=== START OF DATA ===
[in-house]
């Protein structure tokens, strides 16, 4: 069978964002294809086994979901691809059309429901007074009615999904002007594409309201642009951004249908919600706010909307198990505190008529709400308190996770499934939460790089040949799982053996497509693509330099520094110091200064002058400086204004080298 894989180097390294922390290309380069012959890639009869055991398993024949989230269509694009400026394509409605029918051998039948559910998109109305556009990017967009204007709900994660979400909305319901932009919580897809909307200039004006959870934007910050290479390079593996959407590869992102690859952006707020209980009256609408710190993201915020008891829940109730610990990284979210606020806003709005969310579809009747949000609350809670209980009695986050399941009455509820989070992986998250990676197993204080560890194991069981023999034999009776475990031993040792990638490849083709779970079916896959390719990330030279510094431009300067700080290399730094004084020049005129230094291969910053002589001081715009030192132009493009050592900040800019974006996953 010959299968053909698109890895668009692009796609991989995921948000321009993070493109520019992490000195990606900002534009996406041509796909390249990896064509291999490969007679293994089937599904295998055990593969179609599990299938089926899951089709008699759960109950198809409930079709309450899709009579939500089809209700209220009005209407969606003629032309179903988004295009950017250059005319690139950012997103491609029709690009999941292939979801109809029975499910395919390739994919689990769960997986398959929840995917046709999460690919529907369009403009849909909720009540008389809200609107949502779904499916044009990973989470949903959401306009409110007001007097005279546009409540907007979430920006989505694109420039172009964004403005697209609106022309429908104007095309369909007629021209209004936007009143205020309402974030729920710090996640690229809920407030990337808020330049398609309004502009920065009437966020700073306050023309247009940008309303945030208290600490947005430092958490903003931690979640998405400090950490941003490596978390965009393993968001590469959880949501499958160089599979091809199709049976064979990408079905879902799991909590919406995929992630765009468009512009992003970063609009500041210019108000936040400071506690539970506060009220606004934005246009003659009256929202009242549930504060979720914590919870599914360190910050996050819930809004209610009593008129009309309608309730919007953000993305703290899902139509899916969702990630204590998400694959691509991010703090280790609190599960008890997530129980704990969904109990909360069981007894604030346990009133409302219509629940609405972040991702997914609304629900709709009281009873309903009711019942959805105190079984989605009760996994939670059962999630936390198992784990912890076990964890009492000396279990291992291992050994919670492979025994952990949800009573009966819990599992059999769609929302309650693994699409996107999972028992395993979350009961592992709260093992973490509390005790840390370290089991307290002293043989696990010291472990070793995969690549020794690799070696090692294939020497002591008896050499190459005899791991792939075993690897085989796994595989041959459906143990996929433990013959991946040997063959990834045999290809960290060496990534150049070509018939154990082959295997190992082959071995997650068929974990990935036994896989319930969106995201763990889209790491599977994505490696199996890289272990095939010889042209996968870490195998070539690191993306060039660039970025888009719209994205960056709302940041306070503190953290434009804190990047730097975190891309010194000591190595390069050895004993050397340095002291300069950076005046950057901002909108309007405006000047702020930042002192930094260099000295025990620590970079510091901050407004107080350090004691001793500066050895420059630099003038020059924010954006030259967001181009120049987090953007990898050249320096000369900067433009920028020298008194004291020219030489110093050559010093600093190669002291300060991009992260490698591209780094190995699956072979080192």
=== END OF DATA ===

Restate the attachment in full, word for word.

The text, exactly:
[in-house]
């Protein structure tokens, strides 16, 4: 069978964002294809086994979901691809059309429901007074009615999904002007594409309201642009951004249908919600706010909307198990505190008529709400308190996770499934939460790089040949799982053996497509693509330099520094110091200064002058400086204004080298 894989180097390294922390290309380069012959890639009869055991398993024949989230269509694009400026394509409605029918051998039948559910998109109305556009990017967009204007709900994660979400909305319901932009919580897809909307200039004006959870934007910050290479390079593996959407590869992102690859952006707020209980009256609408710190993201915020008891829940109730610990990284979210606020806003709005969310579809009747949000609350809670209980009695986050399941009455509820989070992986998250990676197993204080560890194991069981023999034999009776475990031993040792990638490849083709779970079916896959390719990330030279510094431009300067700080290399730094004084020049005129230094291969910053002589001081715009030192132009493009050592900040800019974006996953 010959299968053909698109890895668009692009796609991989995921948000321009993070493109520019992490000195990606900002534009996406041509796909390249990896064509291999490969007679293994089937599904295998055990593969179609599990299938089926899951089709008699759960109950198809409930079709309450899709009579939500089809209700209220009005209407969606003629032309179903988004295009950017250059005319690139950012997103491609029709690009999941292939979801109809029975499910395919390739994919689990769960997986398959929840995917046709999460690919529907369009403009849909909720009540008389809200609107949502779904499916044009990973989470949903959401306009409110007001007097005279546009409540907007979430920006989505694109420039172009964004403005697209609106022309429908104007095309369909007629021209209004936007009143205020309402974030729920710090996640690229809920407030990337808020330049398609309004502009920065009437966020700073306050023309247009940008309303945030208290600490947005430092958490903003931690979640998405400090950490941003490596978390965009393993968001590469959880949501499958160089599979091809199709049976064979990408079905879902799991909590919406995929992630765009468009512009992003970063609009500041210019108000936040400071506690539970506060009220606004934005246009003659009256929202009242549930504060979720914590919870599914360190910050996050819930809004209610009593008129009309309608309730919007953000993305703290899902139509899916969702990630204590998400694959691509991010703090280790609190599960008890997530129980704990969904109990909360069981007894604030346990009133409302219509629940609405972040991702997914609304629900709709009281009873309903009711019942959805105190079984989605009760996994939670059962999630936390198992784990912890076990964890009492000396279990291992291992050994919670492979025994952990949800009573009966819990599992059999769609929302309650693994699409996107999972028992395993979350009961592992709260093992973490509390005790840390370290089991307290002293043989696990010291472990070793995969690549020794690799070696090692294939020497002591008896050499190459005899791991792939075993690897085989796994595989041959459906143990996929433990013959991946040997063959990834045999290809960290060496990534150049070509018939154990082959295997190992082959071995997650068929974990990935036994896989319930969106995201763990889209790491599977994505490696199996890289272990095939010889042209996968870490195998070539690191993306060039660039970025888009719209994205960056709302940041306070503190953290434009804190990047730097975190891309010194000591190595390069050895004993050397340095002291300069950076005046950057901002909108309007405006000047702020930042002192930094260099000295025990620590970079510091901050407004107080350090004691001793500066050895420059630099003038020059924010954006030259967001181009120049987090953007990898050249320096000369900067433009920028020298008194004291020219030489110093050559010093600093190669002291300060991009992260490698591209780094190995699956072979080192």